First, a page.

Monday, 2 May 2016

Little Mouse-ear Rediscovered

This weekend has been a traditional May Day affair, i.e. cool, squally, overcast and generally not encouraging of explorations far from home. So I stuck to a brief walk on my local patch, but in the event that proved more productive than I could have hoped. I wandered down to the Aire & Calder Navigation below Rothwell Country Park (VC63) and up onto an area that was historically the railway for Rothwell Colliery but is now short grassland over a free-draining substrate of clinker. Just the sort of place where you think winter annuals, and then get down on your hands and knees (or near as) to see what you can find.

It is classic habitat for Little Mouse-ear (Cerastium semidecandrum), a species I had looked for here in a previous year with no success. So I was pleasantly surprised to find numerous plants. This is a very rare species in West Yorkshire and the last record for this hectad (the Wakefield hectad SE32) appears to have been before 1888. It is so rare that the Flora of West Yorkshire (prematurely as it later turned out) declared it extinct, with this hectad being the only known historic location.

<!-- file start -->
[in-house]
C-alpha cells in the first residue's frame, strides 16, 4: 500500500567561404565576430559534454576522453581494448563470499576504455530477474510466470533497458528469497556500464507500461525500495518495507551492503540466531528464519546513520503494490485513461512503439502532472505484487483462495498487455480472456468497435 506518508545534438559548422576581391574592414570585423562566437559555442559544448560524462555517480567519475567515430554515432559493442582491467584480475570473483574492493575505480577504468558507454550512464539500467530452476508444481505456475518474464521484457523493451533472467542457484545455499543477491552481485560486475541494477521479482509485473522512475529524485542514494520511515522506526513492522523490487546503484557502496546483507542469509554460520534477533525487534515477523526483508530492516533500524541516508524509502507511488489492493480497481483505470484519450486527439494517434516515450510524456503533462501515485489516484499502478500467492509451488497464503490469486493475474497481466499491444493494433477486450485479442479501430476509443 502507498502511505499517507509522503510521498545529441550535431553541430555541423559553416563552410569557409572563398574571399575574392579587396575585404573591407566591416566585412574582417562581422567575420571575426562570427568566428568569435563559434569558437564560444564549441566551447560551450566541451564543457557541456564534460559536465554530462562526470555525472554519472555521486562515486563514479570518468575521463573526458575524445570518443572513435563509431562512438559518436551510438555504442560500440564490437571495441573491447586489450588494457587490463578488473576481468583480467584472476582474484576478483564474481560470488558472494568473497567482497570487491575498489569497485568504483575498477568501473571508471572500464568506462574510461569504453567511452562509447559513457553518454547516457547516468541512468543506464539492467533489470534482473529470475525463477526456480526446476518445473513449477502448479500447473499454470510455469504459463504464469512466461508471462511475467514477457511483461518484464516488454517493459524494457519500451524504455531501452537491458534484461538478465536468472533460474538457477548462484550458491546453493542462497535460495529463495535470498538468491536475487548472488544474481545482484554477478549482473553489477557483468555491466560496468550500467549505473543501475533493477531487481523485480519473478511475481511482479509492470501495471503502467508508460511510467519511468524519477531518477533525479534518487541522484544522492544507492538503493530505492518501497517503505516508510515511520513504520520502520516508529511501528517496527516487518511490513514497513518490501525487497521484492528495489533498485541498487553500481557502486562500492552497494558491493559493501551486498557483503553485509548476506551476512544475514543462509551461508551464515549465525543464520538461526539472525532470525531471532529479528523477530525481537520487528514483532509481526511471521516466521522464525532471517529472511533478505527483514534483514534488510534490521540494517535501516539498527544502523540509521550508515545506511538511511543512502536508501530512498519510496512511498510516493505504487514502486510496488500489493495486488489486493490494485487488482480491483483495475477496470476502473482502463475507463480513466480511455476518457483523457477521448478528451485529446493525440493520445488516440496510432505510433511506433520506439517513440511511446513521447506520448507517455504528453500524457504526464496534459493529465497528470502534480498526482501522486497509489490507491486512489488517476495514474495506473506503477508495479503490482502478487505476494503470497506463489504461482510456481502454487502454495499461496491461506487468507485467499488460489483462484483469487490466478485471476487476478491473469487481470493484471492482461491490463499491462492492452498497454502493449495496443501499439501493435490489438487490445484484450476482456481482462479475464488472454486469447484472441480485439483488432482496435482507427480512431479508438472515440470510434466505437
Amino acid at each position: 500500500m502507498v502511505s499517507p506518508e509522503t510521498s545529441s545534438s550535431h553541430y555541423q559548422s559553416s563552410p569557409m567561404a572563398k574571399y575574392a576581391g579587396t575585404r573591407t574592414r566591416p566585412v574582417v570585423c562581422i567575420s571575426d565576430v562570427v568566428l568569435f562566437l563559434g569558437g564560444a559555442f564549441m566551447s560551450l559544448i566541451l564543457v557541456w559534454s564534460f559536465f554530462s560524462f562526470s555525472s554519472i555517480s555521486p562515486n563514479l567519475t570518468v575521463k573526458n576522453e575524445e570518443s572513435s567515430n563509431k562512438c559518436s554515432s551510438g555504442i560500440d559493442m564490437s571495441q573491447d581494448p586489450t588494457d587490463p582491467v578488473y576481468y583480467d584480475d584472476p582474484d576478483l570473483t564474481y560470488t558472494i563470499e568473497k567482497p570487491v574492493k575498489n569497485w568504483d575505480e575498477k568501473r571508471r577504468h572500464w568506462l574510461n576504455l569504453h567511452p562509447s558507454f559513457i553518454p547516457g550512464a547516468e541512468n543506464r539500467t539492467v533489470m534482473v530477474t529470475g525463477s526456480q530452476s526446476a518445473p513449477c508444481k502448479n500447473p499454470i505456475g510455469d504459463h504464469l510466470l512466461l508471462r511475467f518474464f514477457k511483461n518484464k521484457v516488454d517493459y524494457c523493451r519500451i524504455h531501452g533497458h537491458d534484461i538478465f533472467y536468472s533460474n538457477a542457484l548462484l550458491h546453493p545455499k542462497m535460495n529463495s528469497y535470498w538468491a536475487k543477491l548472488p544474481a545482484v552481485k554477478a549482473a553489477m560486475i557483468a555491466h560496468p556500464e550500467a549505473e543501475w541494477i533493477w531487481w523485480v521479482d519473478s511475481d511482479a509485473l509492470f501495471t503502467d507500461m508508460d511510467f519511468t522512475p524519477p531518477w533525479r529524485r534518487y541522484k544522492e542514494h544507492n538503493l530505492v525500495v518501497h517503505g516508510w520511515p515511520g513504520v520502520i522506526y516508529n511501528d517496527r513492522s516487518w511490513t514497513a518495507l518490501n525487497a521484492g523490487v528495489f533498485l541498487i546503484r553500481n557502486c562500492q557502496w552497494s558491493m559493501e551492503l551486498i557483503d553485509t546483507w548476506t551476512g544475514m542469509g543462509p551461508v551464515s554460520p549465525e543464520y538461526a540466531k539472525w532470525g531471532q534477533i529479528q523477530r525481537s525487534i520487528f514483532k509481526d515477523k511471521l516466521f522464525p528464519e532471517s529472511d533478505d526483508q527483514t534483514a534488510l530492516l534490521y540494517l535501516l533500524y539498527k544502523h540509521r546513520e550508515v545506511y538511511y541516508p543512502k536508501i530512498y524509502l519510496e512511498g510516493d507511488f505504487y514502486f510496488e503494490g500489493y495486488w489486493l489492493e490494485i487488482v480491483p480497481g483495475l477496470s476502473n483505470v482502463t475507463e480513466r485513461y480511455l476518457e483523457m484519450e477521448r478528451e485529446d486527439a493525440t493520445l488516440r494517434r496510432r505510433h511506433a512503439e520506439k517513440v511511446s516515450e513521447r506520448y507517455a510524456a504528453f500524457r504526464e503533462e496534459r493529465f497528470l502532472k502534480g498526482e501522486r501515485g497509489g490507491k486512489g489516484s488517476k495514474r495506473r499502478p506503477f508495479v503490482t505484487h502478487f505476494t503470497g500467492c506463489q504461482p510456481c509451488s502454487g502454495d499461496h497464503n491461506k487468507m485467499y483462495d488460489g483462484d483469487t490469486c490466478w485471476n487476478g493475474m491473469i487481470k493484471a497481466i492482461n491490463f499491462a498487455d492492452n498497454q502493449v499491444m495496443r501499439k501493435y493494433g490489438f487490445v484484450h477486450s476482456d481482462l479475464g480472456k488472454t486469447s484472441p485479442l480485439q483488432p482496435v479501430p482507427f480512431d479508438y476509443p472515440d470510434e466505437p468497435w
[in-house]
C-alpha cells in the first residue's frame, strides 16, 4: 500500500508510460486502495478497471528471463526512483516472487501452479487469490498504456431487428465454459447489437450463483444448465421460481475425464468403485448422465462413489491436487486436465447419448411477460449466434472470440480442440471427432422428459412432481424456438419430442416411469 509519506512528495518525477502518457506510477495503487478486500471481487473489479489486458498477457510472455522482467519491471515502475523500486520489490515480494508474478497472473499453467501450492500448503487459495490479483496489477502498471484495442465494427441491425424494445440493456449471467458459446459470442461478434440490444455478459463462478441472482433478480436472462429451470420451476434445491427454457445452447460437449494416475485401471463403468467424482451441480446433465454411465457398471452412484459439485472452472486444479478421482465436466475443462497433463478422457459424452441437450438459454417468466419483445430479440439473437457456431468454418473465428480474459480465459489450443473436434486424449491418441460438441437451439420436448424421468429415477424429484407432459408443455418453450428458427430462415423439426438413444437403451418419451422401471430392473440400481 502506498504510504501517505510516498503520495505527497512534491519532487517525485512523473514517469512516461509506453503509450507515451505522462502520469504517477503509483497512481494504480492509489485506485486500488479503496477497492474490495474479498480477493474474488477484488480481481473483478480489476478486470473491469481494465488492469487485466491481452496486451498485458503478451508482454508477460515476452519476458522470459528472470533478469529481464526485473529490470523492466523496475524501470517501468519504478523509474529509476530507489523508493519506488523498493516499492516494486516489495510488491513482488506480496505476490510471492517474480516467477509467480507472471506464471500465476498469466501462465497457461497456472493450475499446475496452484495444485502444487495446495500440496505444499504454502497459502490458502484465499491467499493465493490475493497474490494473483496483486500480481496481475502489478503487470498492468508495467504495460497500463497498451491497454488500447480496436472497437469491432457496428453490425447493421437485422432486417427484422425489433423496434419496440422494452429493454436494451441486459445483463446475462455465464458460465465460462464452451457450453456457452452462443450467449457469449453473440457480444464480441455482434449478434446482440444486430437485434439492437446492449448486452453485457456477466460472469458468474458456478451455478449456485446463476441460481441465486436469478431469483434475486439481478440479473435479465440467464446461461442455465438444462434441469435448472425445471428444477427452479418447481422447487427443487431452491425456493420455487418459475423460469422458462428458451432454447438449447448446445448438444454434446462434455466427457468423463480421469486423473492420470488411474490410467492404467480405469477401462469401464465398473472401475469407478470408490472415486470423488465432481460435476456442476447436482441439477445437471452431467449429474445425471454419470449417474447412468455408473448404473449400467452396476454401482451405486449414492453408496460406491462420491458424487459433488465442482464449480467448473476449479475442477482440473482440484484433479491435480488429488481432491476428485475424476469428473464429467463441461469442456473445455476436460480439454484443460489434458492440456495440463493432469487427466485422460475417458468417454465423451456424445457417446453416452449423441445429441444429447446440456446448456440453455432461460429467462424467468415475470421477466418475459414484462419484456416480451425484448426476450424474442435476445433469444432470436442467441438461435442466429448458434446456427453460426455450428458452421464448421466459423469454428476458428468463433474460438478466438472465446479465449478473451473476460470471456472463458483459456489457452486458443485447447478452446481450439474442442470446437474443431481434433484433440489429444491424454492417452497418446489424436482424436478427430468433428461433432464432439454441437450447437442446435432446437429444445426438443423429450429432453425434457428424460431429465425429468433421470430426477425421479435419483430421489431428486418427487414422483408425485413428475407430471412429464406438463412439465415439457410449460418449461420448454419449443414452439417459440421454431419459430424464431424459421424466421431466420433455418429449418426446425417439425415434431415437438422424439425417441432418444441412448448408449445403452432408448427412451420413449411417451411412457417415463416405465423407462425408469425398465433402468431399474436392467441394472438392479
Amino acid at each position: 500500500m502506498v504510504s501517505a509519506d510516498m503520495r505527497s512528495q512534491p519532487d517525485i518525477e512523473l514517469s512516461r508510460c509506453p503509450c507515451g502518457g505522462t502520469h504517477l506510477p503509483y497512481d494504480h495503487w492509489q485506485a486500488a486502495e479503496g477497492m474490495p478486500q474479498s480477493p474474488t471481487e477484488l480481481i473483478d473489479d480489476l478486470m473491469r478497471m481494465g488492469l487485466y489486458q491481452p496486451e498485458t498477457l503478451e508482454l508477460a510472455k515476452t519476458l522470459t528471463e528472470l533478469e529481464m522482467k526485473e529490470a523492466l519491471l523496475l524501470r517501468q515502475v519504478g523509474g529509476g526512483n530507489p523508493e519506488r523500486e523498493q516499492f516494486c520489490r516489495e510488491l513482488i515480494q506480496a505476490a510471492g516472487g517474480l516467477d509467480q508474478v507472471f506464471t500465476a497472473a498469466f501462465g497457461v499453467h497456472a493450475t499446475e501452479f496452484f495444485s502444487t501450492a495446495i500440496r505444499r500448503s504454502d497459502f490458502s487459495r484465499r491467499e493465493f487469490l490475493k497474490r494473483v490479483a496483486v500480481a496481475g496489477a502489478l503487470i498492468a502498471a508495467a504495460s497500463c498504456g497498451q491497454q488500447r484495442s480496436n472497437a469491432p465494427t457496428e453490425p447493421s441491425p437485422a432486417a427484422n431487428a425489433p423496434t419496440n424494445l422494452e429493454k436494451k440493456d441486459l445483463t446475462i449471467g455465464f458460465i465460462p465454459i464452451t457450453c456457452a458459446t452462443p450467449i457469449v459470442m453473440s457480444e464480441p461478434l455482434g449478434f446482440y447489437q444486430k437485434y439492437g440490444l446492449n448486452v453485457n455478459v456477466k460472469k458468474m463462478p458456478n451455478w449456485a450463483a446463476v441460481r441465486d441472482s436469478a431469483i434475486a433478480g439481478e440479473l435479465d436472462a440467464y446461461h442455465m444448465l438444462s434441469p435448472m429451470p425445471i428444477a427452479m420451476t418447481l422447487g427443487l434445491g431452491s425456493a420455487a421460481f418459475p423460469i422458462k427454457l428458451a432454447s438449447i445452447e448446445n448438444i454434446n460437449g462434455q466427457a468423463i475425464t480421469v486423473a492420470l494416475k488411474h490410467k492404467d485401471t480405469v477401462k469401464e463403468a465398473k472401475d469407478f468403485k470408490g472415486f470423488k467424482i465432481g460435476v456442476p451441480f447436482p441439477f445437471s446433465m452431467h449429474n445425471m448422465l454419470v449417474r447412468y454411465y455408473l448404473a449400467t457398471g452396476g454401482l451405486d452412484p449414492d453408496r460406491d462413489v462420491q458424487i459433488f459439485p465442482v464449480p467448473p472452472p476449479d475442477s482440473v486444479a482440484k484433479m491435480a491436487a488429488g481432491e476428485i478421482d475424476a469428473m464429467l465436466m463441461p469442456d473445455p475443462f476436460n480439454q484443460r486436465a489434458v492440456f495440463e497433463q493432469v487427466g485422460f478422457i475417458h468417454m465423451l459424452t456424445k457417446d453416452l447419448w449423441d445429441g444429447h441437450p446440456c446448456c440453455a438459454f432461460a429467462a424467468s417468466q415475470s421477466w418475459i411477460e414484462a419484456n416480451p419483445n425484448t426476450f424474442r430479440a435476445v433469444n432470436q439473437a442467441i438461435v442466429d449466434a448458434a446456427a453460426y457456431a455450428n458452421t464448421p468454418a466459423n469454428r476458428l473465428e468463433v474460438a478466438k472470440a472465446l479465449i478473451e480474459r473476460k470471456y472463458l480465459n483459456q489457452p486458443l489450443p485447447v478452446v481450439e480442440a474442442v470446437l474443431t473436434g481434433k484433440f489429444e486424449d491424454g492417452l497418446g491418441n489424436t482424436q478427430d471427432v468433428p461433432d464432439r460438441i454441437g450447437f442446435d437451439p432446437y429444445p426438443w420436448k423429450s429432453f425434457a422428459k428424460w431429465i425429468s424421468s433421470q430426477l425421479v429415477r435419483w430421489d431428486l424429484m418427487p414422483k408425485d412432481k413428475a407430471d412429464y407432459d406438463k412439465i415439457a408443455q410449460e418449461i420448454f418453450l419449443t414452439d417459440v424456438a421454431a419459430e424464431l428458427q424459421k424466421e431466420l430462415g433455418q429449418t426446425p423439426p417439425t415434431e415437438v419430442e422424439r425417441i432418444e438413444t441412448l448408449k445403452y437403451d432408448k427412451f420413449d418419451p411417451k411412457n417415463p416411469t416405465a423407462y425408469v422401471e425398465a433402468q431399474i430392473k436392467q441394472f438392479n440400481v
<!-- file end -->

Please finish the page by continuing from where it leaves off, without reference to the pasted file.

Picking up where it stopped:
Photo by Hermann Schachner as published on Wikimedia Commons

I am in no doubt that part of the reason it seems so rare is that it flowers early and then dies off, and also because it can by very tiny. Below is a typically plant from my location shown against a 1 pence coin. This plant was flowering and fruiting.

No comments:

Post a Comment